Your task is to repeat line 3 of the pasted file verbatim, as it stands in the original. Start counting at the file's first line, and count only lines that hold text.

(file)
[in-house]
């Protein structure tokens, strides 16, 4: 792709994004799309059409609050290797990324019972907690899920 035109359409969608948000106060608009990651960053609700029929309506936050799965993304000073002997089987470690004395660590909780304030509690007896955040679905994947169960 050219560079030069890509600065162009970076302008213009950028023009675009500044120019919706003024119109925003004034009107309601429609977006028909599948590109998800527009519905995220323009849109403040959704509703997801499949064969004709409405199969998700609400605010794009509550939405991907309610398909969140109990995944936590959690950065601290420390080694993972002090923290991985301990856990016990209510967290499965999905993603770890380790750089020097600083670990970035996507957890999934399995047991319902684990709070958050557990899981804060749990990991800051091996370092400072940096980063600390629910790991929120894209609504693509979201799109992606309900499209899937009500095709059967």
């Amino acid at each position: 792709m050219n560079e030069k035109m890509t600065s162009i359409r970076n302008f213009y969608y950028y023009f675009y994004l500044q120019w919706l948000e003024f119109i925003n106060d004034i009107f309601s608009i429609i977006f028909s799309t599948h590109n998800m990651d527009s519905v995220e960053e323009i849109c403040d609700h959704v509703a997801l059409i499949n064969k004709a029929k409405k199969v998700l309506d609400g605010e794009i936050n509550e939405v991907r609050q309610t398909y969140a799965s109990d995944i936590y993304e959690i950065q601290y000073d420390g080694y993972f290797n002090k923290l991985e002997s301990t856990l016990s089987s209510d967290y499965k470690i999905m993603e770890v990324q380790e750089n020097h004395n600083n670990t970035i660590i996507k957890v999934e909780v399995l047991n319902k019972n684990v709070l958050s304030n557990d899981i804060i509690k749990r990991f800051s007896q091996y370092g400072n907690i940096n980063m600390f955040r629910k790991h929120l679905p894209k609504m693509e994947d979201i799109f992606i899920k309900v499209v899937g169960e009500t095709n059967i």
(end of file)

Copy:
């Amino acid at each position: 792709m050219n560079e030069k035109m890509t600065s162009i359409r970076n302008f213009y969608y950028y023009f675009y994004l500044q120019w919706l948000e003024f119109i925003n106060d004034i009107f309601s608009i429609i977006f028909s799309t599948h590109n998800m990651d527009s519905v995220e960053e323009i849109c403040d609700h959704v509703a997801l059409i499949n064969k004709a029929k409405k199969v998700l309506d609400g605010e794009i936050n509550e939405v991907r609050q309610t398909y969140a799965s109990d995944i936590y993304e959690i950065q601290y000073d420390g080694y993972f290797n002090k923290l991985e002997s301990t856990l016990s089987s209510d967290y499965k470690i999905m993603e770890v990324q380790e750089n020097h004395n600083n670990t970035i660590i996507k957890v999934e909780v399995l047991n319902k019972n684990v709070l958050s304030n557990d899981i804060i509690k749990r990991f800051s007896q091996y370092g400072n907690i940096n980063m600390f955040r629910k790991h929120l679905p894209k609504m693509e994947d979201i799109f992606i899920k309900v499209v899937g169960e009500t095709n059967i």